In the first approach, only those model grains could be algorithmically generated which have either 100% density or a defined porosity. The pores are spherical and monodisperse. The algorithm was then extended in such a way that now also hard inclusions in the grains can be generated instead of the pores. The inclusions are again spherical and monodisperse. Thus, the influence of such inclusions on the failure behavior of the grains can also be analyzed in the numerical simulations. Instead of (infinitely) hard inclusions, it is also possible to simulate crystalline inclusions in the matrix material. For this purpose, the properties of the model including the bonds are locally varied.

In addition, an approach was developed to allow cracks in the grains to be taken into account in the modeling. For this purpose, a predetermined proportion of the internal connections (bonds), which cause the cohesion of the grain, are dissolved before the actual comminution simulation begins. This corresponds to crack damage within the grain before the comminution process. The figure next to this text shows a schematic comparison of the different models.

The effect that either pores and cracks or hard or crystalline inclusions have on the fracture force of the model grains was systematically evaluated across all simulations. The result is shown in the figure next to this text. The simulations show that the influence of porosity is the greatest. Already at 5% porosity, the fracture force decreases on average to 70% of the initial value. At 10% porosity, the fracture force is only half the reference value for a completely dense grain. Compared to the pores, the effect due to crystalline inclusions is somewhat smaller, followed by the influence due to hard inclusions. 10% of hard inclusions lead to about two thirds of the original breaking strength. The influence of cracks is the smallest. 10% cracks in an otherwise dense grain lead to about 70% of the reference breaking load.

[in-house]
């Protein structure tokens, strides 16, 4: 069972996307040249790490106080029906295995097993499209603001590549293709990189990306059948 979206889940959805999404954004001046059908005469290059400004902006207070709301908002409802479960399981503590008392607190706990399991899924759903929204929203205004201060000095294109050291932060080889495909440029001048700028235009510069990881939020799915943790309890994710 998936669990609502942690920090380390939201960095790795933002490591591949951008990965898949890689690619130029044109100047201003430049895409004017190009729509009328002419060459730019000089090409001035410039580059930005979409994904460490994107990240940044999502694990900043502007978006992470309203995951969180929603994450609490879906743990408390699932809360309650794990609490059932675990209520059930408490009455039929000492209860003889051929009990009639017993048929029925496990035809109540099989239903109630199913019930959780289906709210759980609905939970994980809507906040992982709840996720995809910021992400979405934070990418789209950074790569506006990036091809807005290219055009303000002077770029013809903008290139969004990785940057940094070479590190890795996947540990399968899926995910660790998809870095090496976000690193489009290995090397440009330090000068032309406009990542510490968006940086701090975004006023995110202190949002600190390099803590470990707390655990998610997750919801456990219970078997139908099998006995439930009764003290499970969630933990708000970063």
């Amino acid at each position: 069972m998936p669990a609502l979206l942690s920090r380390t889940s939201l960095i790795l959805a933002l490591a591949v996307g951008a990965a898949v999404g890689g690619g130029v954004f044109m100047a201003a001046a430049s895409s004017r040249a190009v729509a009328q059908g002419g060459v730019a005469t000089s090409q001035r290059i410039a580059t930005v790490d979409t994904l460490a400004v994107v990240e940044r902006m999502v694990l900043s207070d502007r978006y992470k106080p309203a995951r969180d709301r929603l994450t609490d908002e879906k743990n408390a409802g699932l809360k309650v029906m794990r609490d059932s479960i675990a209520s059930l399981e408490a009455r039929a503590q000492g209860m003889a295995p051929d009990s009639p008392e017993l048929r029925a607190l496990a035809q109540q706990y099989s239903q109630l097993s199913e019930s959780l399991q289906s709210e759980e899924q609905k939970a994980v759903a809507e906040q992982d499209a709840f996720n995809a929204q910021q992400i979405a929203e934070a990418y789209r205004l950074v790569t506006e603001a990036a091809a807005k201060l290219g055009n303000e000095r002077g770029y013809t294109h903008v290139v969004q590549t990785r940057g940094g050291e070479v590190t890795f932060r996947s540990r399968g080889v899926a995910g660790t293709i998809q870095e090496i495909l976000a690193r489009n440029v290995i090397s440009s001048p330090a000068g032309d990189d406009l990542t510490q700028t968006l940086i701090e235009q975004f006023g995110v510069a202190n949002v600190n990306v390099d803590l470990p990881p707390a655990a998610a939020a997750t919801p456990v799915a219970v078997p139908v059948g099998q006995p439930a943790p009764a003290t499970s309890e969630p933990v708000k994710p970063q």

According to a theoretical model by Katchanov, which argues for an increase in stress due to surface porosity, the relative fracture force should be proportional to the volume fraction within the grain, i.e., for example, at 10% porosity it should drop to 90% of the fracture force of a dense grain. However, the simulations show that the effect of porosity is much larger and nonlinear.

Analogous to the evaluation above, the specific comminution energy requirement was also plotted as a function of specific surface area for the vertical roller mill. Here, the torque acting on the roller due to the comminution of the grains was used to calculate the comminution energy. The specific surface area was again determined algorithmically by analyzing the instantaneous total surface area of the grain fragments. The result essentially shows a decreasing specific comminution energy requirement with increasing porosity for a given specific surface area. This is consistent with the result obtained for the cases of simple compression or shear showing decreasing breaking force with increasing porosity.